• The term 'vicinity' was given a much more restrictive meaning in a Prevention of Access context. The Court concluded that it pointed to something happening at a particular time in the local area; the type of scenario contemplated by this cover is a bomb scare or localised flooding. As such (and in stark contrast to the disease extensions) these extensions were intended to provide cover for only localised events.
  • Whether or not there is cover in a particular case will depend on the precise wording/terminology used - much will turn on whether wordings refer to access being hindered by 'actions' or 'advice' and whether prevention of access is 'imposed'.
  • Also important is whether or not the business was directly forced to close or was affected by the general 'stay at home' requirements.
  • The position for those relying on 'denial of access' extensions is not clear, and is likely to need a careful review of the background facts in each case. However, the general view is that it will be much harder for policyholders with this sort of policy language to recover their losses.


  • Insurers relied on the decision in Orient Express Hotels Ltd v Assicurazioni Generali SpA [2010] to argue that, if policyholders had been able to open their premises during the pandemic, the lack of passing trade (caused by the wider lockdown) would nevertheless have left them open to suffer the same losses.
  • The Judges took a different view and went so far as to state that, in their view, Orient Express was incorrectly decided. Their logic was that, if the rationale in Orient Express were correct, it would produce a perverse outcome whereby the more widespread and significant the problem, the less likely the policyholder would be to recover its losses.
  • Ultimately, whether looked at locally, nationally or internationally it is COVID as a whole that is the insured peril here, and its consequences are all to be viewed as one.


  • The judgment is, provisionally, good news for many policyholders, especially those with Disease wordings similar to those considered in the test case. For those policyholders with Prevention of Access type wordings, the availability of cover is much less clear - it will depend on the particular facts/circumstances of the each case. There is certainly likely to be further disappointment for many policyholders who might have initially thought from the headlines that this decision had gone in their favour.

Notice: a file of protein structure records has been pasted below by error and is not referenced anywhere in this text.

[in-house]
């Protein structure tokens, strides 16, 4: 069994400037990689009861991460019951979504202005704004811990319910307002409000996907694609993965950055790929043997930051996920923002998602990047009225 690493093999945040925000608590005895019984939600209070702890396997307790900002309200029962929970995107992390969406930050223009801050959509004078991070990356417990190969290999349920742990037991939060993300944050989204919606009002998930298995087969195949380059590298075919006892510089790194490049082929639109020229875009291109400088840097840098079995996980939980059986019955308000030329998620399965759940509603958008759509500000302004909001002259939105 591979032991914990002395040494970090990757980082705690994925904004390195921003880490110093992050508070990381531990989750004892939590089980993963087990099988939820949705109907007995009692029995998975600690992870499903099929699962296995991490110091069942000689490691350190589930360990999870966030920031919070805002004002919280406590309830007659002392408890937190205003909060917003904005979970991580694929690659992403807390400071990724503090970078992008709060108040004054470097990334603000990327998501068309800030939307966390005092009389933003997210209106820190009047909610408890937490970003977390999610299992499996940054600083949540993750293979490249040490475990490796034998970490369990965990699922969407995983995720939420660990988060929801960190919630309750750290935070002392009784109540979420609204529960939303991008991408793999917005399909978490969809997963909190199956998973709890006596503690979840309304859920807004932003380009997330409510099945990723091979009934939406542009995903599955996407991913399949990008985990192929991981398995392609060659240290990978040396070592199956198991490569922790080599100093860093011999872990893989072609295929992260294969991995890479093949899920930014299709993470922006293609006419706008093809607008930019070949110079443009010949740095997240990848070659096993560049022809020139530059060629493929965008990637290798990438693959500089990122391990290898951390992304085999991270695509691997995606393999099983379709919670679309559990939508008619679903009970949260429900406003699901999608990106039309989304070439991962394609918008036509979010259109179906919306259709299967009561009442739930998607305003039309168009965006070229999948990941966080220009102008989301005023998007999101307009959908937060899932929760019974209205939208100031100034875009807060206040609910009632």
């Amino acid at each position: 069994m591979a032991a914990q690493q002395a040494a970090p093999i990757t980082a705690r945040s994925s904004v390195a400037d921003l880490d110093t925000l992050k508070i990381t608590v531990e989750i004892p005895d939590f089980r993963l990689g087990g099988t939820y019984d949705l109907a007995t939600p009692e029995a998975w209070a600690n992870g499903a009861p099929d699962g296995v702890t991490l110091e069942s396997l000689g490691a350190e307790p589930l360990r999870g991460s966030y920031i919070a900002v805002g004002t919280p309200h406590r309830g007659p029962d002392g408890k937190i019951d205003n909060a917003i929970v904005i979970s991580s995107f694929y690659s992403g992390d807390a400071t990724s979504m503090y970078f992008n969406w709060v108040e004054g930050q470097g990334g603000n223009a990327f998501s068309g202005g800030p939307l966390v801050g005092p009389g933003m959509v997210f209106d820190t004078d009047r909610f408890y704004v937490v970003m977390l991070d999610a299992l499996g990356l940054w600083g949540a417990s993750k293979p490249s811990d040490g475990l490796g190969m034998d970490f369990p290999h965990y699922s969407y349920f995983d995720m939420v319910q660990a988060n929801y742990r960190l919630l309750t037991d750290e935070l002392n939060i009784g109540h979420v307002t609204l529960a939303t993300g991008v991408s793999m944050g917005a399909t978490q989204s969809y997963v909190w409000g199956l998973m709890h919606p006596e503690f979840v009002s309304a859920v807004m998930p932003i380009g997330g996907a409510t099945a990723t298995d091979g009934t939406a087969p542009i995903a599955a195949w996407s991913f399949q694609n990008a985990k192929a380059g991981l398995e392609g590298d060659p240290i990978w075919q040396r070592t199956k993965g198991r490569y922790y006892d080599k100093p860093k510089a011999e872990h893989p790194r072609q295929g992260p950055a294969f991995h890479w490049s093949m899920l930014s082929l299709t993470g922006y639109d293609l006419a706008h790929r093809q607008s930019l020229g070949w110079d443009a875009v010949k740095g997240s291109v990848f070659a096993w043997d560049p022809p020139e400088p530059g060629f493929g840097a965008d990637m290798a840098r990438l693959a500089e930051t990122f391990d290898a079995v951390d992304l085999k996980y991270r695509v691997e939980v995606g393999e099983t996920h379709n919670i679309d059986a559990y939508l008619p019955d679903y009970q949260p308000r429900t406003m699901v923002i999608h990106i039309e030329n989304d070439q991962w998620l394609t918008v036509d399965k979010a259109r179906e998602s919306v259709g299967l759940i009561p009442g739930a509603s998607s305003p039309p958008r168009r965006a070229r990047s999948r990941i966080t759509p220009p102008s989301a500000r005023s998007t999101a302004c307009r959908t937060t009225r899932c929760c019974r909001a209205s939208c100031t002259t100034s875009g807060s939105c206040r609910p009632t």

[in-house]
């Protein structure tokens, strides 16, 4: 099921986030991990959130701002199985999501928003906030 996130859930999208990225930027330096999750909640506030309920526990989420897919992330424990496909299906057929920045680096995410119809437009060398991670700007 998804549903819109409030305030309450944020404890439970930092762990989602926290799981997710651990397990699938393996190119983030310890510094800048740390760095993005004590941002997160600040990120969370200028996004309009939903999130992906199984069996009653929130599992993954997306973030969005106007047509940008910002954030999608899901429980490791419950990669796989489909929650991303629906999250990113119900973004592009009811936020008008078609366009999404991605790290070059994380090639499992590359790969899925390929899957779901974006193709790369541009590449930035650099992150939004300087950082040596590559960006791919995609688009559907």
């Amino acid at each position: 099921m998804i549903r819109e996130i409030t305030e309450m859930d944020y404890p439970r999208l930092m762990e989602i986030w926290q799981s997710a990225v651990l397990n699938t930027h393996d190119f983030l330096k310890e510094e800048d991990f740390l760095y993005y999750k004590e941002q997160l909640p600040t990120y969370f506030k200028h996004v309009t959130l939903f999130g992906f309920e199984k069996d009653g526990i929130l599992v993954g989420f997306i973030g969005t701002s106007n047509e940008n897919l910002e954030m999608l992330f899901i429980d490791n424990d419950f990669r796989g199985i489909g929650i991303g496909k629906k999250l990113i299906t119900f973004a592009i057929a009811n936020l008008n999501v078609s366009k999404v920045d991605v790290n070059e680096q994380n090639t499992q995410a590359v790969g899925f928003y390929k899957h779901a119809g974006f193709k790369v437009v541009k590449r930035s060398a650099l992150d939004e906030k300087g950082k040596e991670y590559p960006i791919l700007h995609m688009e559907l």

• In the short term, the judgment might well be welcome news for consumers. However, in an insurance market that is already seeing reductions in underwriting capacity and rapidly escalating prices, the ramifications of this case on those seeking insurance cover into the future cannot be underestimated. Cover will be harder to obtain, policies will be drafted ever more technically and restrictively, and prices will rise further, possibly markedly so. Regulators need to be careful when they intervene in a free market; the FCA's intervention here - which potentially puts the future viability of several insurers in doubt - has undoubtedly upset the balance, and the long-term effects for the consumer are unlikely to be as positive as recent press releases might assert.

Finally, we must not forget of course that either the FCA, Insurers or both may appeal against the judgment. Indeed, it is anticipated that the case may well 'leapfrog' directly to the Supreme Court for final determination of an Appeal. As such, ultimately the outcome of the test case could be vastly different - it is certainly too early to draw any rigid conclusions as to its long term effect. We are waiting with interest to see whether the FCA may require insurers to make interim payments to policyholders pending an appeal. There is certainly likely to be more to come, and further uncertainty for affected policyholders.

The content of this article is intended to provide a general guide to the subject matter. Specialist advice should be sought about your specific circumstances.